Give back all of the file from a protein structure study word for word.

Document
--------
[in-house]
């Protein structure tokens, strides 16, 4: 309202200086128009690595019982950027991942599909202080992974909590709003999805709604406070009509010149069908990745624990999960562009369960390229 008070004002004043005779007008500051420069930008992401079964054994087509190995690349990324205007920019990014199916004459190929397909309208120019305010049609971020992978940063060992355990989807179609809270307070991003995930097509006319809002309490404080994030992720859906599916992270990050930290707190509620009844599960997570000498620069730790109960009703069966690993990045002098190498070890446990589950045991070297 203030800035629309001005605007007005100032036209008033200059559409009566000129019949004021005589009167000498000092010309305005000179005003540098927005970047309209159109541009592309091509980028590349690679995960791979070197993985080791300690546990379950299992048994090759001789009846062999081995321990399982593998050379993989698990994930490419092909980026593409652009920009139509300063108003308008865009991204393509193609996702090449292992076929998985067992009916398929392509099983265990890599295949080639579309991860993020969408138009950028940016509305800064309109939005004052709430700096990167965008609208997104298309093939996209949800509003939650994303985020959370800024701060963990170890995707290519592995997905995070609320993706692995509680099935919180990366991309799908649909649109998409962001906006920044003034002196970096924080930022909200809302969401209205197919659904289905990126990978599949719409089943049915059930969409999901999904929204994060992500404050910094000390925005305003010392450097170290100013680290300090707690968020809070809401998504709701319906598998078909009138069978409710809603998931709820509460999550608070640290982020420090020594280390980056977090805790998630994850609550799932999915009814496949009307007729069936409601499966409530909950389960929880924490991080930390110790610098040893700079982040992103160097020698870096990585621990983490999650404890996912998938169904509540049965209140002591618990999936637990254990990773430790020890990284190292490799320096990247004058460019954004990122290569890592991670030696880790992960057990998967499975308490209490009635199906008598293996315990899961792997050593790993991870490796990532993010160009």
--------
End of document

[in-house]
């Protein structure tokens, strides 16, 4: 309202200086128009690595019982950027991942599909202080992974909590709003999805709604406070009509010149069908990745624990999960562009369960390229 008070004002004043005779007008500051420069930008992401079964054994087509190995690349990324205007920019990014199916004459190929397909309208120019305010049609971020992978940063060992355990989807179609809270307070991003995930097509006319809002309490404080994030992720859906599916992270990050930290707190509620009844599960997570000498620069730790109960009703069966690993990045002098190498070890446990589950045991070297 203030800035629309001005605007007005100032036209008033200059559409009566000129019949004021005589009167000498000092010309305005000179005003540098927005970047309209159109541009592309091509980028590349690679995960791979070197993985080791300690546990379950299992048994090759001789009846062999081995321990399982593998050379993989698990994930490419092909980026593409652009920009139509300063108003308008865009991204393509193609996702090449292992076929998985067992009916398929392509099983265990890599295949080639579309991860993020969408138009950028940016509305800064309109939005004052709430700096990167965008609208997104298309093939996209949800509003939650994303985020959370800024701060963990170890995707290519592995997905995070609320993706692995509680099935919180990366991309799908649909649109998409962001906006920044003034002196970096924080930022909200809302969401209205197919659904289905990126990978599949719409089943049915059930969409999901999904929204994060992500404050910094000390925005305003010392450097170290100013680290300090707690968020809070809401998504709701319906598998078909009138069978409710809603998931709820509460999550608070640290982020420090020594280390980056977090805790998630994850609550799932999915009814496949009307007729069936409601499966409530909950389960929880924490991080930390110790610098040893700079982040992103160097020698870096990585621990983490999650404890996912998938169904509540049965209140002591618990999936637990254990990773430790020890990284190292490799320096990247004058460019954004990122290569890592991670030696880790992960057990998967499975308490209490009635199906008598293996315990899961792997050593790993991870490796990532993010160009």